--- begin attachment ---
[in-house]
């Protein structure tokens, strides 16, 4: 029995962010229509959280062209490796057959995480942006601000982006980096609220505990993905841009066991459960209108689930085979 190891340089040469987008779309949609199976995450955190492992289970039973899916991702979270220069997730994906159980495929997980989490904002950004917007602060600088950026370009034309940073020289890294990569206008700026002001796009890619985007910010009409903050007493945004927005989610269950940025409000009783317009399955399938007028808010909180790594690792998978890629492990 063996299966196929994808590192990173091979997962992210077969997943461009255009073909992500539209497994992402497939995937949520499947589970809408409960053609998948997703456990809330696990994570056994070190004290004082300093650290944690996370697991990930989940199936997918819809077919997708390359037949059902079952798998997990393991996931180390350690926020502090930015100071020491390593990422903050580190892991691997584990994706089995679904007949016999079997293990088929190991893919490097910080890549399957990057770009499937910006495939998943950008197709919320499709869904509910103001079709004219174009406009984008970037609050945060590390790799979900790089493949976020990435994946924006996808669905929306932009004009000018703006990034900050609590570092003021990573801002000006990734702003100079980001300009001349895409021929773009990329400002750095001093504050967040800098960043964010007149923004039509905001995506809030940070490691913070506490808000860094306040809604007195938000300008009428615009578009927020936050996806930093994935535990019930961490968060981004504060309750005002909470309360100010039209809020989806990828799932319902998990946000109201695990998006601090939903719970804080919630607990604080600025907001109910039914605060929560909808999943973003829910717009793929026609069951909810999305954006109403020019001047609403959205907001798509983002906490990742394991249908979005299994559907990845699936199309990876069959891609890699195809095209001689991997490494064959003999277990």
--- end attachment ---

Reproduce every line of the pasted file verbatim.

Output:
[in-house]
């Protein structure tokens, strides 16, 4: 029995962010229509959280062209490796057959995480942006601000982006980096609220505990993905841009066991459960209108689930085979 190891340089040469987008779309949609199976995450955190492992289970039973899916991702979270220069997730994906159980495929997980989490904002950004917007602060600088950026370009034309940073020289890294990569206008700026002001796009890619985007910010009409903050007493945004927005989610269950940025409000009783317009399955399938007028808010909180790594690792998978890629492990 063996299966196929994808590192990173091979997962992210077969997943461009255009073909992500539209497994992402497939995937949520499947589970809408409960053609998948997703456990809330696990994570056994070190004290004082300093650290944690996370697991990930989940199936997918819809077919997708390359037949059902079952798998997990393991996931180390350690926020502090930015100071020491390593990422903050580190892991691997584990994706089995679904007949016999079997293990088929190991893919490097910080890549399957990057770009499937910006495939998943950008197709919320499709869904509910103001079709004219174009406009984008970037609050945060590390790799979900790089493949976020990435994946924006996808669905929306932009004009000018703006990034900050609590570092003021990573801002000006990734702003100079980001300009001349895409021929773009990329400002750095001093504050967040800098960043964010007149923004039509905001995506809030940070490691913070506490808000860094306040809604007195938000300008009428615009578009927020936050996806930093994935535990019930961490968060981004504060309750005002909470309360100010039209809020989806990828799932319902998990946000109201695990998006601090939903719970804080919630607990604080600025907001109910039914605060929560909808999943973003829910717009793929026609069951909810999305954006109403020019001047609403959205907001798509983002906490990742394991249908979005299994559907990845699936199309990876069959891609890699195809095209001689991997490494064959003999277990």